The findings build on a growing body of knowledge about dwarf
    galaxies, the smallest and dimmest galaxies in the Universe. Though
    relatively diminutive, they are very important for understanding the
    history of the Universe. It is believed that dwarf galaxies played a
    significant role during the 're-ionization era', in transforming the
    early Universe from being dark, neutral and opaque to one that is
    bright, ionized and transparent. Despite their importance, distant
    dwarf galaxies remain elusive, because they are extremely faint and
    mostly beyond the reach of even the best telescopes, so the current
    picture of the early Universe is incomplete. However, gravitational
    lensing, which was predicted by Einstein from his general theory of
    relativity long before it was actually observed, causes a massive
    object such as a galaxy located along the line of sight to another
    distant object to act as a natural lens, concentrating the light
    coming from the background source. The phenomenon sometimes allows
    us to discover distant dwarf galaxies that would otherwise be too
    faint to detect.
    As a proof of concept, in 2014 the team targeted one cluster of
    galaxies that produces the gravitational-lensing effect and got a
    glimpse of what appeared to be a large population of distant dwarf
    galaxies. The team used the Wide-Field Camera 3 on the Hubble Space
    Telescope to take deep images of three clusters of galaxies. They
    found the large population of distant dwarf galaxies from a time when
    the Universe was between two and six thousand million years old.
    That cosmic time is critical, as it was the most productive time
    for star formation in the Universe. In addition, the team obtained
    spectroscopic data from the Multi-Object Spectrograph for Infrared
    Exploration (MOSFIRE) on the Keck telescope, and confirmed that the
    galaxies belonged to that important cosmic period. Those dwarf
    galaxies are 10 to 100 times fainter than galaxies that had been
    previously observed from that period of time. Though faint, the
    galaxies are far more numerous than their brighter counterparts.
    The study demonstrates that the number of dwarf galaxies changed
    during that important time period in such a way that they were
    even more abundant at earlier times. In fact, the researchers had
    unveiled a population of dwarf galaxies that were the most numerous
    galaxies in the Universe during those times. Despite their individual
    faintness, the dwarf galaxies produced more than half of all ultra-
    violet light during that era. As ultraviolet radiation is produced
    by young hot stars, dwarf galaxies evidently hosted a significant
    fraction of newly-formed stars at that period of cosmic time. Those
    results suggest that dwarf galaxies played a prominent role in the
    re-ionization era; they will be among the primary targets of the next
    generation of telescopes, particularly the James Webb Space Telescope,
    scheduled to be launched in 2018.

    BBC Online

    Europe's and Russia's new satellite at Mars has sent back its first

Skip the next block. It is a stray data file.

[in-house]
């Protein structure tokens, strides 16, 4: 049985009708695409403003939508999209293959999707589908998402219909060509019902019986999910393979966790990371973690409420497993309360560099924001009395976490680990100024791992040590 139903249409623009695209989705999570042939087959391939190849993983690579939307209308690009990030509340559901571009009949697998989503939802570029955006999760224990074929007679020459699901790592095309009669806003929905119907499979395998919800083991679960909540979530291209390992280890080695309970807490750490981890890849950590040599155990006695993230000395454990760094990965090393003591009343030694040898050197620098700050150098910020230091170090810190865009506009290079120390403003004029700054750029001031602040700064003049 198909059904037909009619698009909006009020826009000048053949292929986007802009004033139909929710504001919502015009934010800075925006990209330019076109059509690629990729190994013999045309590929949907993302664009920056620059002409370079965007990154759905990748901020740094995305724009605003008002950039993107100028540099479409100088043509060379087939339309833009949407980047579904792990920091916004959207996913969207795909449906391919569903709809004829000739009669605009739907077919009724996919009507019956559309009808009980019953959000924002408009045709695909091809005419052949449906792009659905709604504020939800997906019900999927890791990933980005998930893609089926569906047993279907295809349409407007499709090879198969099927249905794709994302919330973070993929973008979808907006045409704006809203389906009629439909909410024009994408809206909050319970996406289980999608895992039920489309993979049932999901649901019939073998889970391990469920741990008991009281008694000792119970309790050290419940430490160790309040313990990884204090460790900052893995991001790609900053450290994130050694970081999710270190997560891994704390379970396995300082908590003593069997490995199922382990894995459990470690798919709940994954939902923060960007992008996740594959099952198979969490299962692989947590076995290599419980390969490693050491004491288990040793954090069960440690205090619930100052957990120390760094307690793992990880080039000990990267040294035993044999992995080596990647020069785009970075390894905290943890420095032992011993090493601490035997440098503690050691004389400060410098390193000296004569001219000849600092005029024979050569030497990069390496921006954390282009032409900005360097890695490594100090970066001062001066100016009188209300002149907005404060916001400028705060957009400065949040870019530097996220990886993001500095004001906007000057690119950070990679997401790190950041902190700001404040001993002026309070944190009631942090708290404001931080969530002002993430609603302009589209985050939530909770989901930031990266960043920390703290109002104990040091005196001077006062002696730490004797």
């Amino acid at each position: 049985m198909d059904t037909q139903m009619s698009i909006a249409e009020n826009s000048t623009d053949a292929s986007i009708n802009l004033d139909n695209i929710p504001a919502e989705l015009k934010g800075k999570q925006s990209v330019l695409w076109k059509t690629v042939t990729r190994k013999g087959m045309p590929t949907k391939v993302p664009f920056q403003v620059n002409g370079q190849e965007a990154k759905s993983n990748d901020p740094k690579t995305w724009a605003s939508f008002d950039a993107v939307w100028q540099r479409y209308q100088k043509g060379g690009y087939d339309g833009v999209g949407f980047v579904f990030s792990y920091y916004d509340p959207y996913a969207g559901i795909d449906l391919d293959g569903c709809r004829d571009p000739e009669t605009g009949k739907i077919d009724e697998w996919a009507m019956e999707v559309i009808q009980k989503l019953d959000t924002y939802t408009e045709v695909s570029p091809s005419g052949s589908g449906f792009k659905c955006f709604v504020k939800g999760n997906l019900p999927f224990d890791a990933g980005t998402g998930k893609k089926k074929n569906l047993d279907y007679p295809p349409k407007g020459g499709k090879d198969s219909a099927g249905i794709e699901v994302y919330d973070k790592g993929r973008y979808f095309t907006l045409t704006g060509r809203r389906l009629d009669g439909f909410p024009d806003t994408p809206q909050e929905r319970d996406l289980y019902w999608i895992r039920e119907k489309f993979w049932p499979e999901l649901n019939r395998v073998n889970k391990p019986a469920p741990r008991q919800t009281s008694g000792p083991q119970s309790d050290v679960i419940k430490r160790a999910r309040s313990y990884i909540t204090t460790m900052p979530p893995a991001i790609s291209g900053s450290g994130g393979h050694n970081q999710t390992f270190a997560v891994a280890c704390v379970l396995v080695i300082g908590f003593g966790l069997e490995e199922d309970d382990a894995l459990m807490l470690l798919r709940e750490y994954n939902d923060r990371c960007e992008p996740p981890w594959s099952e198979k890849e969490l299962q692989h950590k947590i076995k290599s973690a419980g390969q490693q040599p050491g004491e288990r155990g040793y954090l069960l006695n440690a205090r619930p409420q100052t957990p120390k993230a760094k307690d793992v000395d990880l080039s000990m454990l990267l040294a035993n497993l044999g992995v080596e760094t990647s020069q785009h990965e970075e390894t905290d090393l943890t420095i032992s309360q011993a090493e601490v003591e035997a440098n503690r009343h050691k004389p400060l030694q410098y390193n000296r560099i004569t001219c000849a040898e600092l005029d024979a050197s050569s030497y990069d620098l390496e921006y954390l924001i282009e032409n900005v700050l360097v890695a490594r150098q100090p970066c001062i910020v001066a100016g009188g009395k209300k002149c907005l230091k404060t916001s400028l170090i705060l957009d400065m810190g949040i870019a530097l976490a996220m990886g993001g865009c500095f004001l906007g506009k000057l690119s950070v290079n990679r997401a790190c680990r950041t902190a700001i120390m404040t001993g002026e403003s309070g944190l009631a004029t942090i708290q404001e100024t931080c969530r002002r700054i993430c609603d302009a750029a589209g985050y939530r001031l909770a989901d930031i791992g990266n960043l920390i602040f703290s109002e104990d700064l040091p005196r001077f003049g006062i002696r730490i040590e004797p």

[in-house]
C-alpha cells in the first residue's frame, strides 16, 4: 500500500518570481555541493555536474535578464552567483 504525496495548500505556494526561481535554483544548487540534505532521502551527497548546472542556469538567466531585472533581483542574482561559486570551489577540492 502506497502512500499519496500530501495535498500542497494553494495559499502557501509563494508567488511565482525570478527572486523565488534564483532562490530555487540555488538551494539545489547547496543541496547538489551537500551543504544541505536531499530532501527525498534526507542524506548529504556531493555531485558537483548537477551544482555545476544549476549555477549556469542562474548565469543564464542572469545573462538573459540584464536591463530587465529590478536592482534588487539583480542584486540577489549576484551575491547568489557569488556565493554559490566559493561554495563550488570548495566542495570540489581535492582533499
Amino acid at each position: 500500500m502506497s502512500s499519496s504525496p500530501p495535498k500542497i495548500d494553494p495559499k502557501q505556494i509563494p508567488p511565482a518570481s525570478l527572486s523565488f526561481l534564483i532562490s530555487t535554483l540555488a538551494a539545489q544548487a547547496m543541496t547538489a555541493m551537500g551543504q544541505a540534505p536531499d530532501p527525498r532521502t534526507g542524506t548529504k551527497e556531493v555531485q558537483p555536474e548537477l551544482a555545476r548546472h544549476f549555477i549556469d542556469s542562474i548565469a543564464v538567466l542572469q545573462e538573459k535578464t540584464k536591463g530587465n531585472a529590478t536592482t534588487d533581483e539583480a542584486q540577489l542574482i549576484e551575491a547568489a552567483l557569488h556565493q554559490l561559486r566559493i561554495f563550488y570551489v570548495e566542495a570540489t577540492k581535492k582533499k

images of the planet. The Trace Gas Orbiter (TGO) arrived on October
    19, putting itself into a highly eccentric elliptical parking orbit,
    which must be circularized over the coming year before the mission
    can become fully operational. Scientists have, however, taken the
    opportunity of some close passes to the planet in recent days to check
    out the TGO's instrumentation. They are delighted at the quality of
    the pictures returned from the camera system, CaSSIS (the Colour and
    Stereo Surface Imaging System). Two of TGO's sensors – NOMAD and ACS
    – also came through their early tests. Those are the sensors that
    will make a detailed inventory of Mars' atmospheric gases. In
    particular, they will go after the components that constitute less
    than 1% of the planet's air — chemical species such as methane, water
    vapour, nitrogen dioxide, and sulphur dioxide. Methane is the main
    focus. From previous measurements, its concentration seems to be low
    and sporadic in nature, but the mere fact that it is detected at all
    is really fascinating.
    Methane (CH4) is the simplest organic molecule, and ought to be
    destroyed easily in the harsh Martian environment, so its persistence
    — and the occasional spikes in its signal — indicate a source that
    replenishes the gas. The speculation is that it could be coming from
    microbial life somewhere on the planet. It will be CaSSIS's job to
    look for possible topographical forms on the surface that might tie
    into methane sources. A fourth instrument, FREND, will sense hydrogen
    in the near-surface. Those data can be used as proxy for the presence
    of water or hydrated minerals. That again is information that could
    yield answers to the methane question. TGO was the unspoken success
    on the day that ESA's Schiaparelli lander crashed onto Mars. The
    surface probe had been dropped off by TGO and was making its ill-fated
    descent just as the satellite took up its parking orbit, and the
    successful insertion went almost unnoticed in the fuss over
    Schiaparelli. TGO is the first phase in a joint venture at Mars that
    Europe is undertaking with Russia. The second step in the project,
    known as ExoMars, is to put a robot rover on the planet in 2021. It
    needs a lot of money from the European side to go forward, however —
    just over 400m Euros. Research ministers from ESA member states are
    meeting this week in Switzerland to try to resolve the budget problem.

    Bulletin compiled by Clive Down
    (c) 2016 The Society for Popular Astronomy